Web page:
FDA to hire top lab safety official after report details gaps
The US Food and Drug Administration (FDA) is hiring a top official to ensure lab safety after a report released late last week highlighted biosafety weakness in the agency's labs, USA Today reported yesterday.
The report was conducted by the External Laboratory Safety Workgroup (ELSW), which was formed by the Centers for Disease Control and Prevention (CDC) after neglected smallpox vials were discovered at an FDA lab in 2014. The ELSW found that FDA labs are deficient in safety data, training, and consistent procedures. The report is dated Jul 17 but was quietly posted Sep 18 on the FDA Web site with a statement but no press release.
The agency is addressing the issues raised in the report by hiring a director of lab safety and security, whom it hopes to have in place next month, Luciana Borio, MD, the FDA's acting chief scientist, told USA Today. Borio also said the agency is developing a core curriculum of lab safety training and for the first time is consolidating many of its lab operations onto one large campus in Silver Spring, Md.
The FDA said in its Sep 18 statement, "FDA is pleased to have received the ELSW report detailing the agency's current laboratory and research safety programs, as well as recommendations for improvement. . . . The report's recommendation to enhance communications throughout the agency is a top priority."
Sep 23 USA Today story
Sep 18 FDA statement
Full ELSW report
Global rubella down 95% in 15 years as vaccination expands
Global cases of rubella (German measles) have been cut 95% since 2000 as the number of vaccinated countries grew by 40%, the CDC said today in an update in Morbidity and Mortality Weekly Report (MMWR).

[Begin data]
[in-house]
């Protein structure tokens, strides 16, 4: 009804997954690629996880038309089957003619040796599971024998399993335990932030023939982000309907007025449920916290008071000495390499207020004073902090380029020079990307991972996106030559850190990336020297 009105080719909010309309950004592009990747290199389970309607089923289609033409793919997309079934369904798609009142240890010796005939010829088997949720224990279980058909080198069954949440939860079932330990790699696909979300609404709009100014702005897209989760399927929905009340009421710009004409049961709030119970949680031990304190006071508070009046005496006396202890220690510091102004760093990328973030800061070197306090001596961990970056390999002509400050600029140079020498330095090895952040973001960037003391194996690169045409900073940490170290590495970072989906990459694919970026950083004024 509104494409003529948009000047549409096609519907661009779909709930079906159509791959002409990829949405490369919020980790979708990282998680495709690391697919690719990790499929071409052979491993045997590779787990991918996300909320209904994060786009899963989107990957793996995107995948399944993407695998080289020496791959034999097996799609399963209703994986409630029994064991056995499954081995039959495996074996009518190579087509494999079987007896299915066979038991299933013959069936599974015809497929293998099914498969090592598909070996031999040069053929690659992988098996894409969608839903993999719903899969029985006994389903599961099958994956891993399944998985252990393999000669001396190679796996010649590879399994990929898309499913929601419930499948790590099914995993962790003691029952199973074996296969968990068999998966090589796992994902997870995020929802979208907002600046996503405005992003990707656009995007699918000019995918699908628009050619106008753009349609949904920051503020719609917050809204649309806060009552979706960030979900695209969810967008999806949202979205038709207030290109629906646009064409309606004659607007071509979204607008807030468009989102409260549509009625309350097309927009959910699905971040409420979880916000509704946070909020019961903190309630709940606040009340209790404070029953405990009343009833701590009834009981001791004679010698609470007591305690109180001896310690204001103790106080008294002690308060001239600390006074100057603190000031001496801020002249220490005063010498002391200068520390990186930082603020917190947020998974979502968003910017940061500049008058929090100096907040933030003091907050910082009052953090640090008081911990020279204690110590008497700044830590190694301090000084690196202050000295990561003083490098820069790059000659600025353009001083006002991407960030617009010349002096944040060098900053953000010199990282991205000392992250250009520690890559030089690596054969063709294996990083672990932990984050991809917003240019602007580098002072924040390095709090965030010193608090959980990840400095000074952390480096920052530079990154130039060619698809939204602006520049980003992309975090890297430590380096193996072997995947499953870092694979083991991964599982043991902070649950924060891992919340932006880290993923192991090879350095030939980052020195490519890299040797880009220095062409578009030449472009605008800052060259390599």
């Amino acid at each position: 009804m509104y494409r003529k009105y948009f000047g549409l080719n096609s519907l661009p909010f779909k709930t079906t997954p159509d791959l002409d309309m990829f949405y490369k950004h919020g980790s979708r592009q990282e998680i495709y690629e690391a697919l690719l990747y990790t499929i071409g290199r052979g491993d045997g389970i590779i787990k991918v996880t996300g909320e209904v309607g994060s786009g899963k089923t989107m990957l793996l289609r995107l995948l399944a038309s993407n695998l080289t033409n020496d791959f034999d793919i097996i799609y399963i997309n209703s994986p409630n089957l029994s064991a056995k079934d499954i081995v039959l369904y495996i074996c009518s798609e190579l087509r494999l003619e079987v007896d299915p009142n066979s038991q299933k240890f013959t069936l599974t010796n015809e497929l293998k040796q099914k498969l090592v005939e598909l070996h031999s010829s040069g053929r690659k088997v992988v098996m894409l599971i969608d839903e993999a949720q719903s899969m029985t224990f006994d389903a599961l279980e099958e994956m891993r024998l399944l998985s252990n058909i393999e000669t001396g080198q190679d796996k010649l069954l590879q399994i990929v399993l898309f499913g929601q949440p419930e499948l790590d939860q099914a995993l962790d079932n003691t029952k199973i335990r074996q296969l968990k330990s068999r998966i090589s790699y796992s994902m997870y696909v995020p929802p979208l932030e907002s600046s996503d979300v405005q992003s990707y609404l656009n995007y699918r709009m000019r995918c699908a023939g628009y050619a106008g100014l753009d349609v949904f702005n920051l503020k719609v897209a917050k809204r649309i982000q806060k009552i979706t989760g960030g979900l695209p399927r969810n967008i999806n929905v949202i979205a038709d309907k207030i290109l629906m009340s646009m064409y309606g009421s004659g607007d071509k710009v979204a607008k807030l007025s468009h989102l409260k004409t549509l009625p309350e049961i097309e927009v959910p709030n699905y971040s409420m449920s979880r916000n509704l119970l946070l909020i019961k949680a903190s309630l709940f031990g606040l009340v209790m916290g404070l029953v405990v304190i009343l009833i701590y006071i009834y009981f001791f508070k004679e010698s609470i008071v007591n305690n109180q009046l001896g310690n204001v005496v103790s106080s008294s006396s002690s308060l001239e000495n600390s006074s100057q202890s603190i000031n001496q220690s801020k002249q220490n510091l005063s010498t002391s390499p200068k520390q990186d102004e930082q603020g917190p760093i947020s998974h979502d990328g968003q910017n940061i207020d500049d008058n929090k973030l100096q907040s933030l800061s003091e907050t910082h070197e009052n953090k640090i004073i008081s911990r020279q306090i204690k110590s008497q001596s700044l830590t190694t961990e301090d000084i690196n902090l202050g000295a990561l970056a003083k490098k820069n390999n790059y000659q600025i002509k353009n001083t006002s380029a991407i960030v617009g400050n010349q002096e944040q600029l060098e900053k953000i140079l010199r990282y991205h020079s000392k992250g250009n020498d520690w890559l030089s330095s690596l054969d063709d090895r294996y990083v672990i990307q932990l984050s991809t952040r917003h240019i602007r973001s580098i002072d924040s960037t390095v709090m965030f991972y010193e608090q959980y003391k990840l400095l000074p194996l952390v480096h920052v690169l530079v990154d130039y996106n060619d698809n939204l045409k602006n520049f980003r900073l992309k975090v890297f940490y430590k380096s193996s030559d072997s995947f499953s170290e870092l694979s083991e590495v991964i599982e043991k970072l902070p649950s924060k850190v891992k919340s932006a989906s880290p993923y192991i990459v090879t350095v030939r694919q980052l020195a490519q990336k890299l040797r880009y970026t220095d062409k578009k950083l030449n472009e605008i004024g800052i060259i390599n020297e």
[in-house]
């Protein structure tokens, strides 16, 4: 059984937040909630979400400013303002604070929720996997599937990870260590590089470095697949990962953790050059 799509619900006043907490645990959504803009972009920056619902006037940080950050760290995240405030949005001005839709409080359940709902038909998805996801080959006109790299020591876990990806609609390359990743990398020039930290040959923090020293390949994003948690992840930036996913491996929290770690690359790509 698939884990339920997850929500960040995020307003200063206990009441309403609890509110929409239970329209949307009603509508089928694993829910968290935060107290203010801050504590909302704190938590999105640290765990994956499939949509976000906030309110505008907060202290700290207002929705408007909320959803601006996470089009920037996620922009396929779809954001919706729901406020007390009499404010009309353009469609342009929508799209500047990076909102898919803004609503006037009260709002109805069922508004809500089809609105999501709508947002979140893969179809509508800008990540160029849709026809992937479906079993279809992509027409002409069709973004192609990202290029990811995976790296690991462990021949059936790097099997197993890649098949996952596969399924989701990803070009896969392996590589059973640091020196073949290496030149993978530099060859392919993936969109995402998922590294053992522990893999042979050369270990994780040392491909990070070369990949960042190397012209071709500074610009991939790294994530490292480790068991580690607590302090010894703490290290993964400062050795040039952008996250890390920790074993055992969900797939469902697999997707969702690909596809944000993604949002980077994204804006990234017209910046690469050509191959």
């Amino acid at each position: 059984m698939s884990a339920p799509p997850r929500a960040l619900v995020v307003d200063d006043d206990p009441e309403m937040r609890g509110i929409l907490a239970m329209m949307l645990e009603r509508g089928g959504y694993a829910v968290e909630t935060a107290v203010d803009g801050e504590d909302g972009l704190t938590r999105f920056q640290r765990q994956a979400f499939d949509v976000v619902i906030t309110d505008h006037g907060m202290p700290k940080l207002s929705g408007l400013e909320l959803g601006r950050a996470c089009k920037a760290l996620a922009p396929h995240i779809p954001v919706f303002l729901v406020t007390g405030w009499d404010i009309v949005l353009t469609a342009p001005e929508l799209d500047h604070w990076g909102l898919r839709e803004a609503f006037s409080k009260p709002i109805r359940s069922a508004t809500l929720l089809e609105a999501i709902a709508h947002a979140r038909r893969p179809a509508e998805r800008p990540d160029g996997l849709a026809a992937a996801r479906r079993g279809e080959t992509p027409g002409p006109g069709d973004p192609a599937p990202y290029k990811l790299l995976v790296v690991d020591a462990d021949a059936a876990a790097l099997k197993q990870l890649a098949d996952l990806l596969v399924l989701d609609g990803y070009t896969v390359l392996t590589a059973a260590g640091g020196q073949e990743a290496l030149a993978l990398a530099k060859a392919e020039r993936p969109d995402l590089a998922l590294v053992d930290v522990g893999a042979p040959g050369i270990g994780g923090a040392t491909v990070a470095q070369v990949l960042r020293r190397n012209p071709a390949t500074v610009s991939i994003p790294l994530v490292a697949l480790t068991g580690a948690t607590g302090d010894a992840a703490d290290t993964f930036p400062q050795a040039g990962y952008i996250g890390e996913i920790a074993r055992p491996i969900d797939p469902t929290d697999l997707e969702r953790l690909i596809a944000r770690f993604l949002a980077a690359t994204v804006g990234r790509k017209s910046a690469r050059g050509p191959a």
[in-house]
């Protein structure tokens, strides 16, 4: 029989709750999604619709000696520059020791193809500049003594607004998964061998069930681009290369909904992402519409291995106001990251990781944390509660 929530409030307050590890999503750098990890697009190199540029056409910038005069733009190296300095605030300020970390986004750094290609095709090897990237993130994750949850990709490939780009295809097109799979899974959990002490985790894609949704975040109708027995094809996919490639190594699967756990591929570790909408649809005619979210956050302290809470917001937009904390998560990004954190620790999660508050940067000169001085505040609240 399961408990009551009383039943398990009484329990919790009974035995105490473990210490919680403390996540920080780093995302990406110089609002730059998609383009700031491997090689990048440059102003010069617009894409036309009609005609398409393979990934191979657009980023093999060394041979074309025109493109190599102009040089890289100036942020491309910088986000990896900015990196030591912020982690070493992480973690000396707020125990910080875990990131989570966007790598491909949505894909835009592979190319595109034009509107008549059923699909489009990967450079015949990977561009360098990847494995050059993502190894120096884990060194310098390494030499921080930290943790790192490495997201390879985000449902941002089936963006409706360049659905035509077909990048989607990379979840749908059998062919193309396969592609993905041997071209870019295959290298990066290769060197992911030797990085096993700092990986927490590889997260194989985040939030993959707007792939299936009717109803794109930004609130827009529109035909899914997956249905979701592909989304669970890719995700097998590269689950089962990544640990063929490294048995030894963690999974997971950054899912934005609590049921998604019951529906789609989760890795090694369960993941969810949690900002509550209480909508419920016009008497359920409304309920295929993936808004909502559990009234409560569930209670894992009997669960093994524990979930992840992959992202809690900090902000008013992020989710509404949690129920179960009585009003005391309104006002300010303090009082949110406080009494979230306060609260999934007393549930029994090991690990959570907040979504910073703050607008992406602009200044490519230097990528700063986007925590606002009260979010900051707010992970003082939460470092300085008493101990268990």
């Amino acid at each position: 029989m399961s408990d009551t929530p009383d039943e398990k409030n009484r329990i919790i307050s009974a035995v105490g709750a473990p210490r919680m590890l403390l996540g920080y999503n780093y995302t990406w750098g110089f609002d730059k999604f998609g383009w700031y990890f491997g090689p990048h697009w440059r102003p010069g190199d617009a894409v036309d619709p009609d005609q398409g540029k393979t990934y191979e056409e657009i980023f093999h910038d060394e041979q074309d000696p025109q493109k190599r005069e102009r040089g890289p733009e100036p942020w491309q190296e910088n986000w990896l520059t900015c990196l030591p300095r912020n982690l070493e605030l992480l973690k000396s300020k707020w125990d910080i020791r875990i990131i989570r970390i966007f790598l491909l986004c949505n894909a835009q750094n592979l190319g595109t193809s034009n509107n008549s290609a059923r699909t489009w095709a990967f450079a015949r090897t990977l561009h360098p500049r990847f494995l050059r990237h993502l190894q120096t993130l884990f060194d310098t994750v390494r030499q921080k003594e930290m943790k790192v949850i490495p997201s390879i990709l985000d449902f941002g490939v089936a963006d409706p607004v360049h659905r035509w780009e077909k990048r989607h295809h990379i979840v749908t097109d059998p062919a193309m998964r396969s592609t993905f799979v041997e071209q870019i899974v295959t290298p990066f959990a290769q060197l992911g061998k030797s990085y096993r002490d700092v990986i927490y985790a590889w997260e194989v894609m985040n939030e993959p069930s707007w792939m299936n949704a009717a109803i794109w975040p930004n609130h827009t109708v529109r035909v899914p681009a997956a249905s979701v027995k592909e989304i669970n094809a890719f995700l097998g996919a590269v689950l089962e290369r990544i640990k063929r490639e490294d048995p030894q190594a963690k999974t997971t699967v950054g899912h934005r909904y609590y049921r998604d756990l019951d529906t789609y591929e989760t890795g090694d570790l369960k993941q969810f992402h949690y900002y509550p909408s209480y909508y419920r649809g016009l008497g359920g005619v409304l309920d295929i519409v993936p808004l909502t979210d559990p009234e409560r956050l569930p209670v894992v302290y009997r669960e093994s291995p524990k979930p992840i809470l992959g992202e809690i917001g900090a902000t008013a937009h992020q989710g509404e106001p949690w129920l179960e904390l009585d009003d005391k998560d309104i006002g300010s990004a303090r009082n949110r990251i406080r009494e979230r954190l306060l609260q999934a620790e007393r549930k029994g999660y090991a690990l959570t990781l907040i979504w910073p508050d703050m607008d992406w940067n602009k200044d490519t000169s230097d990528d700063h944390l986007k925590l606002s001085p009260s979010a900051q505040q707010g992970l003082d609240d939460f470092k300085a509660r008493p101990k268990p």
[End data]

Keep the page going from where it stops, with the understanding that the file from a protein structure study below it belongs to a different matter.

Reported rubella cases fell from 670,894 cases in 102 countries in 2000 to 33,068 cases in 162 countries in 2014, the CDC said, while noting that reporting across countries is inconsistent. The numbers decreased in all World Health Organization regions except Africa and Southeast Asia, but in both instances the numbers included substantially more countries: from 865 cases in 7 countries to 7,402 cases in 44 countries in Africa and from 1,165 cases in 3 countries to 9,263 cases in 10 countries in Southeast Asia.
The report also noted that the number of nations in which rubella-containing vaccine has been introduced rose from 99 in 2000 to 140 in 2014. Eight of those countries had been added since the CDC's previous update, which covered 2000 through 2012. The CDC also noted that 42 of the 54 nations where rubella vaccine is not in the immunization schedule are eligible for GAVI Alliance funding support. The non-profit is a major source of vaccination funding.
The disease, also called German measles, usually causes a mild fever and rash in children and adults, but infection during pregnancy can result in fetal death or congenital malformations.
Sep 25 MMWR report
Study shows 2 flu B lineages behave similarly in households
The two major lineages of influenza B behave similarly in households, with one strain possibly exhibiting age-group differences, according to a new study by University of Hong Kong experts in Clinical Infectious Diseases.
Influenza B viruses split into two lineages—called Victoria and Yamagata—in the early 1980s. The researchers in the current study enrolled 75 households that had a Yamagata-infected index patient and 34 households with a Victoria strain in 2007 through 2011. Patients and household contacts were monitored for 7 to 10 days.
The scientists found that the two lineages produced similar clinical illness and led to similar virus shedding. They did find, however, that the risk of within-household infection among household contacts 15 years old and younger was significantly higher than that for older contacts, but subset numbers were small.
Sep 22 Clin Infect Dis abstract